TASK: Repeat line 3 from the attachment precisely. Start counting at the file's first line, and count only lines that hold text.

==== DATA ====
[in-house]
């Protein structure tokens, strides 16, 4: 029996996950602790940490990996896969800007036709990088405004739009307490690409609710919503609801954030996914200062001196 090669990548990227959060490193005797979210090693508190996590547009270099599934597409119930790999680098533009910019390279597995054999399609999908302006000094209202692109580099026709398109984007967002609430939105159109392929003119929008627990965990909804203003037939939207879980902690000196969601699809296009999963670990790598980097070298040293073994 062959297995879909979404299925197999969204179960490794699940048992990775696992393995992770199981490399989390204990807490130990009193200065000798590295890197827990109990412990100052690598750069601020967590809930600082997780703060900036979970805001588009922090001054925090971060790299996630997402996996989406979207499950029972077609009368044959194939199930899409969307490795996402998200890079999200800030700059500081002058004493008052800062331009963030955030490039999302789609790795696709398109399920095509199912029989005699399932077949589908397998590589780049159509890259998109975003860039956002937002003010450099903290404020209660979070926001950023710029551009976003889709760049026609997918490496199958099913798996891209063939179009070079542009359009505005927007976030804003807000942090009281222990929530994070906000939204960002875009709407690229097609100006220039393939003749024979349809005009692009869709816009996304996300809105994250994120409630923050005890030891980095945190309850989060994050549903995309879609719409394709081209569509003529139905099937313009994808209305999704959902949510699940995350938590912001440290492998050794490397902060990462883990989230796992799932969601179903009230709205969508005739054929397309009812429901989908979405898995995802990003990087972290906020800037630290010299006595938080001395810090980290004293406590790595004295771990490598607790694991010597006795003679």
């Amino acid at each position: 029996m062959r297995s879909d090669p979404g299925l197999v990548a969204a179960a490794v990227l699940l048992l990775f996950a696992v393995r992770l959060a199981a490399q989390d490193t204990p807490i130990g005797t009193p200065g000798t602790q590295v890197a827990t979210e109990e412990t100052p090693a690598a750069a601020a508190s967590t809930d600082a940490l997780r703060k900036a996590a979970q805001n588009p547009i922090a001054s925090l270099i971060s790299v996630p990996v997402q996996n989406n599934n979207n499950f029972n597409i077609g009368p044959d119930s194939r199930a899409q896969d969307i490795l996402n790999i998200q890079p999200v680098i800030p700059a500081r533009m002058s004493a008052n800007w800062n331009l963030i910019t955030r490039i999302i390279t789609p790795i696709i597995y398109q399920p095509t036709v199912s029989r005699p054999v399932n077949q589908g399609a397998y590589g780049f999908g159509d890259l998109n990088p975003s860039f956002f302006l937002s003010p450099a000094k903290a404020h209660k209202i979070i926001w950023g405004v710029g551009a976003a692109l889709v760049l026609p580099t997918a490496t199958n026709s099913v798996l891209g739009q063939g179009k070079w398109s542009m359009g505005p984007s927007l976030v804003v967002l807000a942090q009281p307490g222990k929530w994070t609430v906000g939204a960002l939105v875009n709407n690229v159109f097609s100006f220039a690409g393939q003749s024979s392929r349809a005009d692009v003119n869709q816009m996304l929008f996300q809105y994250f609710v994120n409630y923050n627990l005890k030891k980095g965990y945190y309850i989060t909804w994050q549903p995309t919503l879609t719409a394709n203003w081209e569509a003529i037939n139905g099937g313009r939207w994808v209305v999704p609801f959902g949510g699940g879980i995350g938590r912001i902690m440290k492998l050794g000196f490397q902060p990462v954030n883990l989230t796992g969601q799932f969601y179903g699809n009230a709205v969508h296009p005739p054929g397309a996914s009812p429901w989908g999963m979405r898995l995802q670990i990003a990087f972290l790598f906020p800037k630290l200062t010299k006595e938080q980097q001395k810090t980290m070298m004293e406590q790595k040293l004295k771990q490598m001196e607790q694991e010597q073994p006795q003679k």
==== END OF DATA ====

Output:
């Amino acid at each position: 029996m062959r297995s879909d090669p979404g299925l197999v990548a969204a179960a490794v990227l699940l048992l990775f996950a696992v393995r992770l959060a199981a490399q989390d490193t204990p807490i130990g005797t009193p200065g000798t602790q590295v890197a827990t979210e109990e412990t100052p090693a690598a750069a601020a508190s967590t809930d600082a940490l997780r703060k900036a996590a979970q805001n588009p547009i922090a001054s925090l270099i971060s790299v996630p990996v997402q996996n989406n599934n979207n499950f029972n597409i077609g009368p044959d119930s194939r199930a899409q896969d969307i490795l996402n790999i998200q890079p999200v680098i800030p700059a500081r533009m002058s004493a008052n800007w800062n331009l963030i910019t955030r490039i999302i390279t789609p790795i696709i597995y398109q399920p095509t036709v199912s029989r005699p054999v399932n077949q589908g399609a397998y590589g780049f999908g159509d890259l998109n990088p975003s860039f956002f302006l937002s003010p450099a000094k903290a404020h209660k209202i979070i926001w950023g405004v710029g551009a976003a692109l889709v760049l026609p580099t997918a490496t199958n026709s099913v798996l891209g739009q063939g179009k070079w398109s542009m359009g505005p984007s927007l976030v804003v967002l807000a942090q009281p307490g222990k929530w994070t609430v906000g939204a960002l939105v875009n709407n690229v159109f097609s100006f220039a690409g393939q003749s024979s392929r349809a005009d692009v003119n869709q816009m996304l929008f996300q809105y994250f609710v994120n409630y923050n627990l005890k030891k980095g965990y945190y309850i989060t909804w994050q549903p995309t919503l879609t719409a394709n203003w081209e569509a003529i037939n139905g099937g313009r939207w994808v209305v999704p609801f959902g949510g699940g879980i995350g938590r912001i902690m440290k492998l050794g000196f490397q902060p990462v954030n883990l989230t796992g969601q799932f969601y179903g699809n009230a709205v969508h296009p005739p054929g397309a996914s009812p429901w989908g999963m979405r898995l995802q670990i990003a990087f972290l790598f906020p800037k630290l200062t010299k006595e938080q980097q001395k810090t980290m070298m004293e406590q790595k040293l004295k771990q490598m001196e607790q694991e010597q073994p006795q003679k």